Employers should make sure the risk assessment is completed by each of the employees and any issues addressed as far as is reasonably practicable. Employers should save a copy of each of the completed risk assessments. If an employee's situation changes, the risk assessment should be updated.
Employees should be advised to ensure that their workplace is a separate area of the home to which access by other members of the household can be controlled and in which normal work place practices can be undertaken. This may present practical difficulties in the current climate and compliance to the usual standards may not be possible. Some workers may not have the means to work anywhere other than the kitchen table and/or they may need to share their work space with more than one member of the household. Perching on the corner of the kitchen table is unlikely to be comfortable and could cause health problems if employees are required to do this for a prolonged period. Employees should be reminded that, above all, from a health and safety perspective, they should be working somewhere which is comfortable and gives them the appropriate space to work ideally on a flat surface. They should think about their usual desk environment when in the office and should try to emulate this as far as possible in their home. Supplying employees with "laptop risers" and other support aids like wrist supports and foot rests (as required following a risk assessment) which can be ordered online and dispatched directly to employees at home may also facilitate safer home working. If other members of the household are also required to work from home, they should consider swapping areas periodically in order that each gets a share of the "most comfortable/appropriate" working area.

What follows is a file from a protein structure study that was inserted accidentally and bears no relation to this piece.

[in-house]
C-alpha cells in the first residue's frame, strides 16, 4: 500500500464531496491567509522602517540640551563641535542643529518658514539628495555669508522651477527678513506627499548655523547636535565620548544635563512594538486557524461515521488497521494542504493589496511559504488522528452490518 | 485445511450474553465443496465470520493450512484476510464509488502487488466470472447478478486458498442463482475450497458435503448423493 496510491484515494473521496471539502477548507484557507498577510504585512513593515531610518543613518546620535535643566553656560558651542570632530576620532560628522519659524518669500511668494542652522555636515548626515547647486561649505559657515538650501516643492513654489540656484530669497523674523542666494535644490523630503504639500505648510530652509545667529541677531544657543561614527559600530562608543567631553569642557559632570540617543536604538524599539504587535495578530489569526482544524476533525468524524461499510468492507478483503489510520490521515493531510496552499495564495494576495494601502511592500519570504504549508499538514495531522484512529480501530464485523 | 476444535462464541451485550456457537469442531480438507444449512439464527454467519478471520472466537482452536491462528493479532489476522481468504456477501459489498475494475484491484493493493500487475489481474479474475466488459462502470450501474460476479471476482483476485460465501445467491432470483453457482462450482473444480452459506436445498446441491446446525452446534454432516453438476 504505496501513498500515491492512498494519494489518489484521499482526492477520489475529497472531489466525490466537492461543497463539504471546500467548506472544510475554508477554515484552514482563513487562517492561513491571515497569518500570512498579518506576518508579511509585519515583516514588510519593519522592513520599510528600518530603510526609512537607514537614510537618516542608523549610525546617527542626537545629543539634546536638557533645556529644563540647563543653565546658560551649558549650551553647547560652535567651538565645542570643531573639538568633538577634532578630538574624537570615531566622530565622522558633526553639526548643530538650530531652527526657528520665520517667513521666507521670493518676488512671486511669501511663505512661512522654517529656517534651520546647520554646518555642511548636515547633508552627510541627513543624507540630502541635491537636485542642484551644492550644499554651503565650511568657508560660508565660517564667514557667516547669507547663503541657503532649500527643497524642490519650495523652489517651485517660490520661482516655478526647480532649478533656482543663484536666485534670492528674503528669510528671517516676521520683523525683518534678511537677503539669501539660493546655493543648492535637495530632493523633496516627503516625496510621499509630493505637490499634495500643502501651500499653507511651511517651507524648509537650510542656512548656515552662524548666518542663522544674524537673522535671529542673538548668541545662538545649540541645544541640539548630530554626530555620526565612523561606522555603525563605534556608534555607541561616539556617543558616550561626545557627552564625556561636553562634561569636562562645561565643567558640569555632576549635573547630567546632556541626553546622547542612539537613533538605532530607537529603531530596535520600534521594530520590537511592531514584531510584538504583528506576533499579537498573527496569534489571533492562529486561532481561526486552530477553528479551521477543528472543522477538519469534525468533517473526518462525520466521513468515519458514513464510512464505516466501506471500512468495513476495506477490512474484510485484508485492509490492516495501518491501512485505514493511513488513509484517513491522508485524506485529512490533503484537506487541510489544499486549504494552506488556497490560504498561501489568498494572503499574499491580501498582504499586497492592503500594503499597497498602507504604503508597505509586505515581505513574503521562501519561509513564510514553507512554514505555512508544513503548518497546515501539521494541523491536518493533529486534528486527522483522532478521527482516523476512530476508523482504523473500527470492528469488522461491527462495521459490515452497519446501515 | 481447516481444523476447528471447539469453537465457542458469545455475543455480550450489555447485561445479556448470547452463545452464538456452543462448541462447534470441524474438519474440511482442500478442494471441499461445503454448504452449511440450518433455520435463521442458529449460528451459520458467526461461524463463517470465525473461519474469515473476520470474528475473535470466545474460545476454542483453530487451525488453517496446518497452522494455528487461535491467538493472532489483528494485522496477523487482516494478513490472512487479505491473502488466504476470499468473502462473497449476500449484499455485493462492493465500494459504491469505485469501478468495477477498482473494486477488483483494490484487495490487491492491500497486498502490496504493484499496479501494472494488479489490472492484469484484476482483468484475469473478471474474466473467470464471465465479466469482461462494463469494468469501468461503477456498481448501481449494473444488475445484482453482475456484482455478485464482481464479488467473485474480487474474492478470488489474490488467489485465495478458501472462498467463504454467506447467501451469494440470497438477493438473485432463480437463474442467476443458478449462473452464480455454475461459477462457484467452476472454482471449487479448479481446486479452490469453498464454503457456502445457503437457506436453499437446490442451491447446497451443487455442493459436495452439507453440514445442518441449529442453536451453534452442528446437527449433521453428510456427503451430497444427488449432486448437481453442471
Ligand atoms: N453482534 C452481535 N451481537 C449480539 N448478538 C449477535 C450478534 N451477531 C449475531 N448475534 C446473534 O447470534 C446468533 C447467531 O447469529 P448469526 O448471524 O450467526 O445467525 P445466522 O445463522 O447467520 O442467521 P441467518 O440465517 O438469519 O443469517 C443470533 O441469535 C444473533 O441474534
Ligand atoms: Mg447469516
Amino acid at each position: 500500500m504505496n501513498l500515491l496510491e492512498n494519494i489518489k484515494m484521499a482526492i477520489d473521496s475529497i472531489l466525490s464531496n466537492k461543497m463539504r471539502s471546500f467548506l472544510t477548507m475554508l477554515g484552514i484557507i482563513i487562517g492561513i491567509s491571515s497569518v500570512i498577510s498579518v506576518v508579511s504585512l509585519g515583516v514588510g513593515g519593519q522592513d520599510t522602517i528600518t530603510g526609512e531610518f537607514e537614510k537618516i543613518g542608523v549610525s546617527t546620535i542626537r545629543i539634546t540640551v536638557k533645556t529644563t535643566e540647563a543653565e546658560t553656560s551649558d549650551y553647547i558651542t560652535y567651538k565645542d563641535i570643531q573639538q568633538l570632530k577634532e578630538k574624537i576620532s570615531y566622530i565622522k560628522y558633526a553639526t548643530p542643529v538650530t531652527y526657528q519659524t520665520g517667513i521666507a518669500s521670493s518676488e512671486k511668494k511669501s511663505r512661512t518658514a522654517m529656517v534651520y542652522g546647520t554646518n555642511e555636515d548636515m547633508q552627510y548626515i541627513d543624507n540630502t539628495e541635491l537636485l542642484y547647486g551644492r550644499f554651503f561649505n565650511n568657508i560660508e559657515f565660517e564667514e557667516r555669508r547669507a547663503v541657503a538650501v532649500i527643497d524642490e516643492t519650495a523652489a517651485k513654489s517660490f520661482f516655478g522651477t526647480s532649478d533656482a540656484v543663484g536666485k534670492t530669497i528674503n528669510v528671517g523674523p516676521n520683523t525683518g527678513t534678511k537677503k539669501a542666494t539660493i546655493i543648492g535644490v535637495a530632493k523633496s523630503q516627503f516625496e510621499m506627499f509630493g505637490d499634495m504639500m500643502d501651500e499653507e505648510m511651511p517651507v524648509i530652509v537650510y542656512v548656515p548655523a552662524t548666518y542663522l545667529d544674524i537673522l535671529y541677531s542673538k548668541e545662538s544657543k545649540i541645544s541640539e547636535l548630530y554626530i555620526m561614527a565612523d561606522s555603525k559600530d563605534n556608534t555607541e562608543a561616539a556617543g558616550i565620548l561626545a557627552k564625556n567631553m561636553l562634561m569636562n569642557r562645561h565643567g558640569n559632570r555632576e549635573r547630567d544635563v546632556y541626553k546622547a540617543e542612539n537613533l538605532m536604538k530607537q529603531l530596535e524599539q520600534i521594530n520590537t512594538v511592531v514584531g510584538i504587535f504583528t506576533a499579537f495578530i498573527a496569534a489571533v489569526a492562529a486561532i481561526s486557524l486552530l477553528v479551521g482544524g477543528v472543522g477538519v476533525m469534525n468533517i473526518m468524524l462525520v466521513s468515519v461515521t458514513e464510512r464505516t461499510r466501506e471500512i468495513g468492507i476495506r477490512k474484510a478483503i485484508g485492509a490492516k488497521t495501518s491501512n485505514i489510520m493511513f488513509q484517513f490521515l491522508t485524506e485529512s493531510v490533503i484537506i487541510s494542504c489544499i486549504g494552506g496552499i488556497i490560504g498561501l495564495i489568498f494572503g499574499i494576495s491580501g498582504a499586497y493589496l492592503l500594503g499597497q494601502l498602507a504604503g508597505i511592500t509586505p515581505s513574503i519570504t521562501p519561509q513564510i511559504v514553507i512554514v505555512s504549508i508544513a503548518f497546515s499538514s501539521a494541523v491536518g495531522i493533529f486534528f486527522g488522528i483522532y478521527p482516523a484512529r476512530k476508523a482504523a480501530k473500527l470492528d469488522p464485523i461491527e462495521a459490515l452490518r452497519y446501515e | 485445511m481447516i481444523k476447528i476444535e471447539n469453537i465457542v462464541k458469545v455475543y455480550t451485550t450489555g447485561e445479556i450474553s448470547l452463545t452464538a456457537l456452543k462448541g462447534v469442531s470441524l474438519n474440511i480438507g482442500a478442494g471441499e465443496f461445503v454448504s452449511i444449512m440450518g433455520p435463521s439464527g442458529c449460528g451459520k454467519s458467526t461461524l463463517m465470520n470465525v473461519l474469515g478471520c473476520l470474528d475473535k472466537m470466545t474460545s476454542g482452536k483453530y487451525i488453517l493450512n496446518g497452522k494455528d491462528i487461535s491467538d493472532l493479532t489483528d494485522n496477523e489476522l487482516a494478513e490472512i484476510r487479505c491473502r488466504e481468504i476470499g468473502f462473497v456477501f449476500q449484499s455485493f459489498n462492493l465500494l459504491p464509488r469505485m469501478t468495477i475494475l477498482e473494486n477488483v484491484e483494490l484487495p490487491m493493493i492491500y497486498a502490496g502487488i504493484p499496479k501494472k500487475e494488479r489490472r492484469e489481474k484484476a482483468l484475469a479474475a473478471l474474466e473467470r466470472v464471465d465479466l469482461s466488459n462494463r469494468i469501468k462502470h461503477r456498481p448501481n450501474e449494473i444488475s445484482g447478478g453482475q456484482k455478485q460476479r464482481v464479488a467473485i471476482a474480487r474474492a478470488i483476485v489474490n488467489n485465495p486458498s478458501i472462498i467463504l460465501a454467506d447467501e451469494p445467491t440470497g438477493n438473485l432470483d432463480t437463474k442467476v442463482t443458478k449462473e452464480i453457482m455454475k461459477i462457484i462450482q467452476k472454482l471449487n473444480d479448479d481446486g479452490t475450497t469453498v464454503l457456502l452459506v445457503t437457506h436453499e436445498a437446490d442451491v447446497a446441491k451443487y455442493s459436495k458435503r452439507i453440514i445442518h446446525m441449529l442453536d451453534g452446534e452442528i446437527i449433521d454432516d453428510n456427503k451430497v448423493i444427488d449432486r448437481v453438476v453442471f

They should take regular breaks, sit comfortably on a suitable chair where possible and get up and walk around regularly.
Employees should ensure that they have a working and regularly checked fire alarm/smoke detector and a fire escape plan in place. They should also be advised to check that flammable materials (e.g. paper) and ignition sources such as cigarettes are carefully controlled.
If employees are using electrical equipment provided by the employer as part of their work, the employer is responsible for its maintenance. Employees should check company equipment regularly to ensure it is safe for use (does not have any defects) and is kept in a safe condition that will not cause any harm to employees or others.
Electrical sockets and other parts of the home electrical system are the employee's responsibility. When using electrical equipment in the home, employees should be advised to check the following:
- Plugs are not damaged and are correctly wired and maintained
- Electrical leads, wires and cables are appropriately covered and not damaged
- No trailing wires, these must be tucked away under a desk or table to prevent accidents
- Signs of burn marks or staining on equipment (this could suggest overheating of appliance)
- Outer cover of equipment is not damaged (such as loose parts/screws etc.)
- The home electrical system is adequate for the electrical equipment provided